PhD's who are A.B.D. (all but dissertation)

Thursday, July 28, 2005
Frodo Baggins, A.B.D.
When I was A.B.D., I tried to motivate myself to write my dissertation by
setting deadlines that corresponded with the premieres of Peter Jackson's
cinematic interpretation of J.R.R. Tolkien's epic trilogy, The Lord of the
Rings. My goal was to have a first full draft of the dissertation written
by the time the third movie, The Return of the King, came out at the end
of 2003, and to watch all three films back-to-back in Times Square in
celebration of the achievement.
I didn't exactly meet that deadline. But once I had finished my
dissertation and successfully graduated, I watched all three movies again,
this time on DVD, and was struck by how closely the story mirrors the
experience of writing a dissertation.
For those who have not read the books or seen the films, the significant
parts of the story center around a long journey made by a hobbit named
Frodo Baggins. He travels across a land called Middle-earth to throw a
ring into the middle of a volcano called Mount Doom -- an action that, for
doctoral students, is known as "filing the dissertation."
Like many a dissertator, Frodo's terrible and treacherous mission has a
dual nature. He cannot, and does not, accomplish the goal without the help
of others, but ultimately, he must bear the great load alone.
Frodo is accompanied on the journey by his hobbit friends Sam, Merry, and
Pippin. Merry and Pippin are like fellow graduate students still doing
their course work. Their carefree nature disappears along the journey,
however, as they begin to recognize the impending doom of becoming All But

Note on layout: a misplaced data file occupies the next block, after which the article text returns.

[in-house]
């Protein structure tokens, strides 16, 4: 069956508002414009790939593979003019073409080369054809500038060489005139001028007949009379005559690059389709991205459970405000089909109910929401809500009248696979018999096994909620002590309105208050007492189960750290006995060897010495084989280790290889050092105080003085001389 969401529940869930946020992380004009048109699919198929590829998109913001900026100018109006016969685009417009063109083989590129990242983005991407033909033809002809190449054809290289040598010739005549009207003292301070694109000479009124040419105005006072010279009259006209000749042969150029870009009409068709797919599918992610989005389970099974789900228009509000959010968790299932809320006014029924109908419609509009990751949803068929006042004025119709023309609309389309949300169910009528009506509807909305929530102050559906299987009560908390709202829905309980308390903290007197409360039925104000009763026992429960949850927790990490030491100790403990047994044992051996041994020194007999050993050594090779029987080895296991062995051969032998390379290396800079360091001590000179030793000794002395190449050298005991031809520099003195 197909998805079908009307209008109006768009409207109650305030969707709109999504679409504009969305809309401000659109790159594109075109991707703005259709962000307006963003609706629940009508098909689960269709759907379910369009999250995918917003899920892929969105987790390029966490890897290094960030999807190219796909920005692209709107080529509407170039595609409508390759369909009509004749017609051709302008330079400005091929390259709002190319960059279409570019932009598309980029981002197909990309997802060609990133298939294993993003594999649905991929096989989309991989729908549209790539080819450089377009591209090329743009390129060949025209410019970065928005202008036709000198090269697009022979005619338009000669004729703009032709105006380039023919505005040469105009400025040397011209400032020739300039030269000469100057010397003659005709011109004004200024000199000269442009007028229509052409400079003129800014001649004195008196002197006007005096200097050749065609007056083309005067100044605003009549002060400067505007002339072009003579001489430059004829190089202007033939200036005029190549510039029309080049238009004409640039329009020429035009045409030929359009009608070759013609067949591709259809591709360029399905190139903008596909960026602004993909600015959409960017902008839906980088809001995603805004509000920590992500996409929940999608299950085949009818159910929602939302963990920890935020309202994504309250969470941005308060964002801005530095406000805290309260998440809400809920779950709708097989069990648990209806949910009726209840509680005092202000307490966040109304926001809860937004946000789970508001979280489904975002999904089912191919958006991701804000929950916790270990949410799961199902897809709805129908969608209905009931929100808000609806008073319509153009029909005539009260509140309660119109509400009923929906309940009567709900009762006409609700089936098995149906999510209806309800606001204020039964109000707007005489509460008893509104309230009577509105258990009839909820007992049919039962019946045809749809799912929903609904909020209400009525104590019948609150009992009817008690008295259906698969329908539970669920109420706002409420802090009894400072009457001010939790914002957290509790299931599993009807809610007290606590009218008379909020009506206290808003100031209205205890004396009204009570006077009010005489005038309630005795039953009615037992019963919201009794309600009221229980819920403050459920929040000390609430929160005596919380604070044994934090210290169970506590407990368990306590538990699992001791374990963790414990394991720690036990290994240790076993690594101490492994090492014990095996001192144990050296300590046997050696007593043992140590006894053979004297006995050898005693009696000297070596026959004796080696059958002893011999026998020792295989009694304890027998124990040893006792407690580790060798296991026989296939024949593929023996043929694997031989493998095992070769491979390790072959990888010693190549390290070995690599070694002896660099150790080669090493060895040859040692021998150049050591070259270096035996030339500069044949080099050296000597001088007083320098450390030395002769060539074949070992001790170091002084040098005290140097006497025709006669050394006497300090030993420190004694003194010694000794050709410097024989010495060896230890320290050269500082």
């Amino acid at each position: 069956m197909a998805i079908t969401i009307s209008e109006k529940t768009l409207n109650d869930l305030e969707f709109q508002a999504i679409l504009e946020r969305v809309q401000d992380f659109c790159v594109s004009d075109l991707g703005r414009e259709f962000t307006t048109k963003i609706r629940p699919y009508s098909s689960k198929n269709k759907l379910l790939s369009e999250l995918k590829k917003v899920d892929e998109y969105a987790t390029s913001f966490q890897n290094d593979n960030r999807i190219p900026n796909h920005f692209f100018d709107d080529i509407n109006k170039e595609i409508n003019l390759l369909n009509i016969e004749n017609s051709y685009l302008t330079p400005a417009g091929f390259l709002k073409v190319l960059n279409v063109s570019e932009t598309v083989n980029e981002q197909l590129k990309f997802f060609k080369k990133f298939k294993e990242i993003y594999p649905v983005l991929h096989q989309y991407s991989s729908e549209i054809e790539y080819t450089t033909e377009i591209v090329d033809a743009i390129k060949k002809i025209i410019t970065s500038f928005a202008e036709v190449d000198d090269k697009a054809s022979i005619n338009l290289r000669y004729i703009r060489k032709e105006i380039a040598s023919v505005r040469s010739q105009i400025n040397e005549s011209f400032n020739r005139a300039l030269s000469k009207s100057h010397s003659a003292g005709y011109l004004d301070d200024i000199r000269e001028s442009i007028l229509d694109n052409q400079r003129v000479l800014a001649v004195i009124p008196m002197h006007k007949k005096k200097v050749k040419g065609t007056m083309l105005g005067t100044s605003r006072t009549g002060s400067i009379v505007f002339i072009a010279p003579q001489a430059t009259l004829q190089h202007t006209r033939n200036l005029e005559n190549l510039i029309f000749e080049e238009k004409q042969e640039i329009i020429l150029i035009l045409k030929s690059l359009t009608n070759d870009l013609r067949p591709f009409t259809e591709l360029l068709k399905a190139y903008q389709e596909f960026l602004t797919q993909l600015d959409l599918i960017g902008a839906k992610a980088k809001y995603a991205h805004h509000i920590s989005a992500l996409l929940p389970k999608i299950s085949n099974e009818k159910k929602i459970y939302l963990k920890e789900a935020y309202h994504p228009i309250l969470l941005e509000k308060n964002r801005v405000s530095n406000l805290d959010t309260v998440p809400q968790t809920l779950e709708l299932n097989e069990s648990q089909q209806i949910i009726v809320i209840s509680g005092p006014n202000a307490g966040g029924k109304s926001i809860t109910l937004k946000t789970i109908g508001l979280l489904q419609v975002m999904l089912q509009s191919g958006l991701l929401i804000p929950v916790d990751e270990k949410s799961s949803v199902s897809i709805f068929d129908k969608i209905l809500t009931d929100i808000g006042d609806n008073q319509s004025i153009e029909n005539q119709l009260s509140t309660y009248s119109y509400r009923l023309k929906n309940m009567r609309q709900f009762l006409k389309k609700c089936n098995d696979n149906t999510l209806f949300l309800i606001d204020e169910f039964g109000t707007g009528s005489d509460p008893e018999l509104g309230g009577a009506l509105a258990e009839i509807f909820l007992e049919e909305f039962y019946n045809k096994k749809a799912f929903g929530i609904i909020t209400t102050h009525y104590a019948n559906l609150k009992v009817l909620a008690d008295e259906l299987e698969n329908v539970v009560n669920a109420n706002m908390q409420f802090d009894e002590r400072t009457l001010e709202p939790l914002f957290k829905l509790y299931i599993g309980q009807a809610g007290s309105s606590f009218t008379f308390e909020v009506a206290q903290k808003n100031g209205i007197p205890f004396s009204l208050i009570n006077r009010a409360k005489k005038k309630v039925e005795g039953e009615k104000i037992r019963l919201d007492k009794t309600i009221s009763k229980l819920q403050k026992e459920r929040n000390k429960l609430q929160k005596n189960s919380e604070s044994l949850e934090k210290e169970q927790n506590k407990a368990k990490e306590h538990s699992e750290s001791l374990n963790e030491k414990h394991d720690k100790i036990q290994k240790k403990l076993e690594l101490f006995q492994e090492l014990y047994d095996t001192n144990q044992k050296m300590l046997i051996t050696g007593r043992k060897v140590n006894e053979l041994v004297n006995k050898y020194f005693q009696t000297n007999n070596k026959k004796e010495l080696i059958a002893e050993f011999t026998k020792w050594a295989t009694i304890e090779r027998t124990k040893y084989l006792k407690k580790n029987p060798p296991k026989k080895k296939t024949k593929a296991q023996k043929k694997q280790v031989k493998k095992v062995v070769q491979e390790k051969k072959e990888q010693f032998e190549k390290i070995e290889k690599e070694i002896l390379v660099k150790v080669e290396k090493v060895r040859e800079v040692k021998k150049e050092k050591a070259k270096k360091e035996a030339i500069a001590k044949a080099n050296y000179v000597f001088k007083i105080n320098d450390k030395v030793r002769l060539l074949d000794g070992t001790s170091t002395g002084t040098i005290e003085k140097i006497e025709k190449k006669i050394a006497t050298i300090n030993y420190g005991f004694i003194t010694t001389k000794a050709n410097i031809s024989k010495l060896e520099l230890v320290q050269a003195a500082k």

Dissertation. By the end of the second movie, The Two Towers, Merry and
Pippin have passed their comprehensive exams and gained a greater
maturity, but it is not clear whether they will go on to the dissertation
phase. Maybe they've decided that an academic career is not for them.
Frodo, on the other hand, has made the decision that he wants to go all
the way. His most important companion is Sam, who is the equivalent of
Frodo's "partner."
Sam is not a Ph.D. student, and more than anyone else, he has the terrible
burden of being the one closest to the ring bearer. Sam's own fate is tied
to that of the ring yet he is helpless to determine his future in a direct
manner. He cannot make Frodo finish; he can only try to make it easier for
Frodo to do so. He is the long-suffering hero whom every ring bearer
thanks at the beginning or end of the acknowledgments of the dissertation
-- the one about whom everyone writes "I couldn't have done it without
On their way to file the dissertation, Sam and Frodo separate one time.
The separation is the result of a deception spun by a fallen soul named
Gollum -- aka, the doctoral candidate who will never finish.
Gollum lived with the ring for many years and it destroyed his life, mind,
and well-being. Gollum is the living image of what Frodo will become if
Frodo cannot complete his task. Frodo in fact pities Gollum, while Sam can
only feel disgust and distrust for the miserable creature.
If the ring is to be destroyed -- and the dissertation finished -- new
alliances must be formed. Without that fellowship, Frodo's quest is
doomed. But a partner alone cannot provide enough support for the
difficult mission.
For example, he is stabbed three times during the course of his journey by
disgusting and horrible creatures. He is hounded by terrifying beings
called the Ringwraiths. Those attacks are the equivalent of the
dissertator's endless financial struggles. Each loss of funds prevents him
from paying enormous photocopying costs, expenses for travel to archives,
bills for books and supplies, health insurance, and campus fees. They take
a toll on his morale and his health and increase his stress and
One of Frodo's key supporters who tries to protect him from those problems